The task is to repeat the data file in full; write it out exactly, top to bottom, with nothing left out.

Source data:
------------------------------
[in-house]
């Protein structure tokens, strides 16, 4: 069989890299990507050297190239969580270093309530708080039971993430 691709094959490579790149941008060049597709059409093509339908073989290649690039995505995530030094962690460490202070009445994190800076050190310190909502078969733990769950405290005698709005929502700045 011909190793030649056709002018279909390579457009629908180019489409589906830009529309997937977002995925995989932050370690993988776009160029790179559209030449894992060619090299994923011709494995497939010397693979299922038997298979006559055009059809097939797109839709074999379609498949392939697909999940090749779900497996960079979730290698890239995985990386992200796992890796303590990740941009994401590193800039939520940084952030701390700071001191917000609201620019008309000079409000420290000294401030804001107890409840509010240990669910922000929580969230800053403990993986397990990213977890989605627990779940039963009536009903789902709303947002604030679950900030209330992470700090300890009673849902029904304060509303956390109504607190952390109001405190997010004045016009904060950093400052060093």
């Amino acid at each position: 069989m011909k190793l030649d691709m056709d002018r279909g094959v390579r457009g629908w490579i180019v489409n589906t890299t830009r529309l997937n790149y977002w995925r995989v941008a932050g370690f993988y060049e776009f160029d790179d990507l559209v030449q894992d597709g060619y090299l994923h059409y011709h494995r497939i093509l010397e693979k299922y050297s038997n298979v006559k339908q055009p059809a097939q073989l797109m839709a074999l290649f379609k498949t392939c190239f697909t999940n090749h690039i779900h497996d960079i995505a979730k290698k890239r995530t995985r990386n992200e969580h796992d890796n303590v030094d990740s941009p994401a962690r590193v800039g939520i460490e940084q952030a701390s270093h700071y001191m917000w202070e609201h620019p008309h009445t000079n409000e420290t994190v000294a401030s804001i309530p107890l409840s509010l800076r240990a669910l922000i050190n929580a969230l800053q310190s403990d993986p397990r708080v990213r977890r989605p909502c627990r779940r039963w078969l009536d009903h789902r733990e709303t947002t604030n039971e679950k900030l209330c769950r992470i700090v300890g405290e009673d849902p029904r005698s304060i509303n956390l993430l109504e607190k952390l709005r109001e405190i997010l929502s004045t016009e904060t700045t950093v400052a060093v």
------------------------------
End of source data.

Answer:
[in-house]
């Protein structure tokens, strides 16, 4: 069989890299990507050297190239969580270093309530708080039971993430 691709094959490579790149941008060049597709059409093509339908073989290649690039995505995530030094962690460490202070009445994190800076050190310190909502078969733990769950405290005698709005929502700045 011909190793030649056709002018279909390579457009629908180019489409589906830009529309997937977002995925995989932050370690993988776009160029790179559209030449894992060619090299994923011709494995497939010397693979299922038997298979006559055009059809097939797109839709074999379609498949392939697909999940090749779900497996960079979730290698890239995985990386992200796992890796303590990740941009994401590193800039939520940084952030701390700071001191917000609201620019008309000079409000420290000294401030804001107890409840509010240990669910922000929580969230800053403990993986397990990213977890989605627990779940039963009536009903789902709303947002604030679950900030209330992470700090300890009673849902029904304060509303956390109504607190952390109001405190997010004045016009904060950093400052060093």
């Amino acid at each position: 069989m011909k190793l030649d691709m056709d002018r279909g094959v390579r457009g629908w490579i180019v489409n589906t890299t830009r529309l997937n790149y977002w995925r995989v941008a932050g370690f993988y060049e776009f160029d790179d990507l559209v030449q894992d597709g060619y090299l994923h059409y011709h494995r497939i093509l010397e693979k299922y050297s038997n298979v006559k339908q055009p059809a097939q073989l797109m839709a074999l290649f379609k498949t392939c190239f697909t999940n090749h690039i779900h497996d960079i995505a979730k290698k890239r995530t995985r990386n992200e969580h796992d890796n303590v030094d990740s941009p994401a962690r590193v800039g939520i460490e940084q952030a701390s270093h700071y001191m917000w202070e609201h620019p008309h009445t000079n409000e420290t994190v000294a401030s804001i309530p107890l409840s509010l800076r240990a669910l922000i050190n929580a969230l800053q310190s403990d993986p397990r708080v990213r977890r989605p909502c627990r779940r039963w078969l009536d009903h789902r733990e709303t947002t604030n039971e679950k900030l209330c769950r992470i700090v300890g405290e009673d849902p029904r005698s304060i509303n956390l993430l109504e607190k952390l709005r109001e405190i997010l929502s004045t016009e904060t700045t950093v400052a060093v």